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They say that the first healthy relationship after a toxic one is the most difficult relationship.
I have no idea who “they” are, but they are right.
After you heal, work through the toxic parts of your past relationship, and begin to feel better again, you start considering dating and adding someone to your life.
So you swipe, or make eyes at someone from across the dance floor. You feel happy. Open. Willing. And you are all of those things.
At first, it feels nice, but then, almost in the same sense as your previous partner with the toxic behavior began to reveal toxic signs, you begin to overthink and read into everything he says.
You are no longer sitting next to the man you like, but rather someone who may be hiding toxic traits better than your ex did. So you sit, listen, and drown yourself in the rabbit hole that leads you to losing someone who most likely is a great fit and absolutely nothing like your ex.
At home, now alone, you can see what you did. You can see where you went wrong. You can see how you got yourself into this black hole.
He is on the other side of the black hole, moving on without you, and you are wondering if you should try to heal again. But this time, instead of healing from what someone else did to you, you heal from what you did to yourself.
And it’s not entirely your fault. You had no idea it would be like this.
At first, dating sounds fun.
Something you have never really had, until he says one thing that your ex has said, and it triggers you.
From there, it’s a snowball effect. One thing turns into another, and you are a wreck in your head, while he’s going on like nothing happened. And guess what? Nothing happened.
How do we, as recovering survivors of abuse, ever feel good enough to accept love, let someone in, let go, and embrace the good we all deserve?
At this moment, after years of being single, learning to love myself, and years of healing through recovery, I can honestly say, “I have no idea.”
I guess, for me, it may mean learning how to control my thoughts. Walking into something new with someone who has no idea what it is like to be immersed in something toxic and abusive, I can’t expect him to treat me as if I’m fragile because he is walking into something with is own traumas as well. His own heart hurts.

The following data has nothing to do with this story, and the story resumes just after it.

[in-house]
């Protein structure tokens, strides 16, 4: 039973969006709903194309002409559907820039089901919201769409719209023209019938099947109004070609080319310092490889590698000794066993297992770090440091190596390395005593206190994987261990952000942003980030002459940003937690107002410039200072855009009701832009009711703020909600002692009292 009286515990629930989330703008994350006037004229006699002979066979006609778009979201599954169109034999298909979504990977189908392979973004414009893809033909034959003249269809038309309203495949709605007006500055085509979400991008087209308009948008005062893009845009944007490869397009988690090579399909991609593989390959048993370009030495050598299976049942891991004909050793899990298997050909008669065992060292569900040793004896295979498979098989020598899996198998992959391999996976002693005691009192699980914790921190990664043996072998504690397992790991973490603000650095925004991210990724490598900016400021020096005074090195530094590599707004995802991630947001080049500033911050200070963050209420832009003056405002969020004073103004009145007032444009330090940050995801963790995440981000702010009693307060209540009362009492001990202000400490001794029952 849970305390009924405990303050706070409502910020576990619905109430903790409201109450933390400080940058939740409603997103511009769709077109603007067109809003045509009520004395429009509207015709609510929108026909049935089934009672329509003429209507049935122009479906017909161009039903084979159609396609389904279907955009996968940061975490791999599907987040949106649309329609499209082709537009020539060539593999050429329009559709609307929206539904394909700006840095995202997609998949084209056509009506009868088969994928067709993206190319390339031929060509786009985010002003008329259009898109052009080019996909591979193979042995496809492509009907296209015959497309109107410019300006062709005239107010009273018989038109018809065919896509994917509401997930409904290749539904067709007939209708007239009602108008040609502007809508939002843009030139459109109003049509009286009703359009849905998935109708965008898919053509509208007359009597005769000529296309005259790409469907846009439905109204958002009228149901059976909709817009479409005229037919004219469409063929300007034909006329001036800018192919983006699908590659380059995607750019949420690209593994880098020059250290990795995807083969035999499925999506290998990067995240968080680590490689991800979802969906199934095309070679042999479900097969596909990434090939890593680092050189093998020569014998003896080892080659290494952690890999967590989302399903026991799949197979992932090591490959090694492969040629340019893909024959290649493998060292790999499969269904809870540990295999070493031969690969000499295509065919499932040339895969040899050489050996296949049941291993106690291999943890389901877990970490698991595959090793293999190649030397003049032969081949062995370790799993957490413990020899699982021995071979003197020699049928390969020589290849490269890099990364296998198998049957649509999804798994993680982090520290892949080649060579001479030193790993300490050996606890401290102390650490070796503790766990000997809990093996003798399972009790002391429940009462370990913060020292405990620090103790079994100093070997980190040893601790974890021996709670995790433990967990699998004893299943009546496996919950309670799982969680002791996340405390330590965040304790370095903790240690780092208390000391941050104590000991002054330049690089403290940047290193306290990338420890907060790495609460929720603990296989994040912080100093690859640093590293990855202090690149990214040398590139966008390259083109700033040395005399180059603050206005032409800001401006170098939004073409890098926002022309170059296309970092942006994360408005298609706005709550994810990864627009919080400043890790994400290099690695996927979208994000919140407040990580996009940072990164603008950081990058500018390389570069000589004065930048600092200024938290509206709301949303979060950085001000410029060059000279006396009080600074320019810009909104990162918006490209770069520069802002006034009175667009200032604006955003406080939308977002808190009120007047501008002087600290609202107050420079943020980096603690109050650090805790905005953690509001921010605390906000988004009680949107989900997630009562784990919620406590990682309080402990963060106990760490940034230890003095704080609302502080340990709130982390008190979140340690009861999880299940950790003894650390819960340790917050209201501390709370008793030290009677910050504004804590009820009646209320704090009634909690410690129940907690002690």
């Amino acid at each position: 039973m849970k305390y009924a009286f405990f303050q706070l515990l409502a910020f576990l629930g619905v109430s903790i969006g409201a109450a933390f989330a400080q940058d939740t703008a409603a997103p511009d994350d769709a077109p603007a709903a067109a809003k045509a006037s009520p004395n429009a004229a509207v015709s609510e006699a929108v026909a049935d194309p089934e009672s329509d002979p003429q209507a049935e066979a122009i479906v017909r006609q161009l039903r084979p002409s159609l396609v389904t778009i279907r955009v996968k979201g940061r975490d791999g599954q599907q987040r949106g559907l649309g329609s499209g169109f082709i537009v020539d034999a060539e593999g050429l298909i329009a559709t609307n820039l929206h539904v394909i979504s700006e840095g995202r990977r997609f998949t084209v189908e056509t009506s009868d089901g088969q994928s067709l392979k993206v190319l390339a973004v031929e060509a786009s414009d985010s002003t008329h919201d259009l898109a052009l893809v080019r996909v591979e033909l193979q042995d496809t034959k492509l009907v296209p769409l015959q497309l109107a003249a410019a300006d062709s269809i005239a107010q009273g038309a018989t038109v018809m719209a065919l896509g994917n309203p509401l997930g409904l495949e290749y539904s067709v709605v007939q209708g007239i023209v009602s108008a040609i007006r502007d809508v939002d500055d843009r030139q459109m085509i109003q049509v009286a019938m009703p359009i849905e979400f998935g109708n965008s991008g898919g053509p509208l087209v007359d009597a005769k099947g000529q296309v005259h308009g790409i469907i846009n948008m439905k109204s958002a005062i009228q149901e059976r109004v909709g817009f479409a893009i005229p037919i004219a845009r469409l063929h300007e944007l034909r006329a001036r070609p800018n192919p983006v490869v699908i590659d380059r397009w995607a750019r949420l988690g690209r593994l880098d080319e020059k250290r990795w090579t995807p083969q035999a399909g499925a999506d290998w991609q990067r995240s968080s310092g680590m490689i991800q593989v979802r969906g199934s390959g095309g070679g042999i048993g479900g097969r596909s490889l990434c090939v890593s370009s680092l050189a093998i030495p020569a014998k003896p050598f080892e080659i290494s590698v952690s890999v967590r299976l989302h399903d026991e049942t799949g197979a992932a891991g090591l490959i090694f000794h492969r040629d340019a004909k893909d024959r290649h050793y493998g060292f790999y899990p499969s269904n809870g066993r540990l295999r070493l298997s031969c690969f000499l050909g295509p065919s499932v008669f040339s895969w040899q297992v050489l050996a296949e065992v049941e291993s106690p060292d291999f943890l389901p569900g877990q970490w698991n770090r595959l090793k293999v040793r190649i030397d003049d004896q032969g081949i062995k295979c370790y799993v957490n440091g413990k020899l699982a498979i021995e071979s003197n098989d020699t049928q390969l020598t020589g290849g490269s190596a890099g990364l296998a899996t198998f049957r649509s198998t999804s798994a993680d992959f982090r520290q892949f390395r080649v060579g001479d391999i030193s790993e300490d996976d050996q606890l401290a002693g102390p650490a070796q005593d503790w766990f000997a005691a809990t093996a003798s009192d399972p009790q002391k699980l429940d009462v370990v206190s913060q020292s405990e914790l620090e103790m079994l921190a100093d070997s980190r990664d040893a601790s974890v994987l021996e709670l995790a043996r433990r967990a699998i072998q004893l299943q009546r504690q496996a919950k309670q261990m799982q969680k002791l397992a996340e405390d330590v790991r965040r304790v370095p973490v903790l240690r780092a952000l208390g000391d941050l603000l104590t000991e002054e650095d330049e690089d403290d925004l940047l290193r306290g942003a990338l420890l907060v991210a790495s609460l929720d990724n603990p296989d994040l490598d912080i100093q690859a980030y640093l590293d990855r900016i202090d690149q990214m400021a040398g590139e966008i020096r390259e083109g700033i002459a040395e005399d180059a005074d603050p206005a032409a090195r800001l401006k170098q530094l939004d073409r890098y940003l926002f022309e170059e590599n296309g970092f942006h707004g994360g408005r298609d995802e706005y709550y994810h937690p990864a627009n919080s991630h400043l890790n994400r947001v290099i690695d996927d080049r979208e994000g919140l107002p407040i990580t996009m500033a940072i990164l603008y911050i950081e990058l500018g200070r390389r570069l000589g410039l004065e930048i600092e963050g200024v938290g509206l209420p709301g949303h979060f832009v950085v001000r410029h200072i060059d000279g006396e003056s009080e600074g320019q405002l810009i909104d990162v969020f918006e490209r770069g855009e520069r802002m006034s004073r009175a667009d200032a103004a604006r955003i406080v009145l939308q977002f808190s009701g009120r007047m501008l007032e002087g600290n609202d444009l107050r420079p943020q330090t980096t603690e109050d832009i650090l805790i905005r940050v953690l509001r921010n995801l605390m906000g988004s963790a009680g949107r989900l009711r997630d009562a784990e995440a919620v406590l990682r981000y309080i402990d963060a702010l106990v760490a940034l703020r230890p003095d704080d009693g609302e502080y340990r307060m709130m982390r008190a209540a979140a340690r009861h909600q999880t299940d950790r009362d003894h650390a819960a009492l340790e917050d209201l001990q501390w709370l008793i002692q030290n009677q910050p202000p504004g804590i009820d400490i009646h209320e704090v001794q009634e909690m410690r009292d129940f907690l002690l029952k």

We each have to be responsible for how we feel and take care of ourselves first. Understanding and patience with yourself is key. But at times that may come too late.
Looking back on it, we can see where we went wrong. We take things they say personally. We wait for them to morph into our exes. Standing in front of them, we can see and even feel that they are nothing like the person we were used to, but in the back of our minds, we hear a voice saying, “Don’t get excited yet. Let’s wait and see.”
As time passes and they don’t call us names, yell at us, or put us down, we begin to build trust, but then, an off-the-cuff comment destroys what we are building, and we are once again left confused about absolutely nothing.
It’s scary to explain to someone how we are feeling when we don’t truly understand it ourselves. At times, we self-sabotage. We get passive-aggressive and want to end things before they do, so we feel as if we have some control in our lives.
What we don’t realize is that we do have control in our lives. We’ve had it all along.
It’s not easy to be with someone healthy after such abuse even if you’ve already gotten help.
You can go to school for four years and learn what you need to prepare for the job you want, but the job turns out to be entirely different than what you thought, and it becomes scary.
Reel it in. Breathe. Step back and consider who is saying things to you. It is not your ex, it is someone new who is choosing to be with you and spend time with you.
Overthinking may be part of it, but work each day at controlling it. It will not happen overnight. Get comfortable with telling others what you need or how you feel.
But remember that there is a time and space for discussions. Be calm and cool. Be straightforward with what you need to say, but expect nothing in return.
Your partner has the right to feel how they feel. Work together, and things will work out smoothly.
Each one of us deserves to love and to be loved in return.
If it turns out that it’s not right with your new partner, it will be right with someone else. However, be sure that it won’t work out for actual reasons not just because you are overthinking.
If that’s the case, it will not work with anyone.
If you have to, pick up your pieces, learn your lessons, know it’s going to be okay, then try again. Keep trying until you find your match. It can only get better from here.
But most importantly, realize that loving again is crazy brave!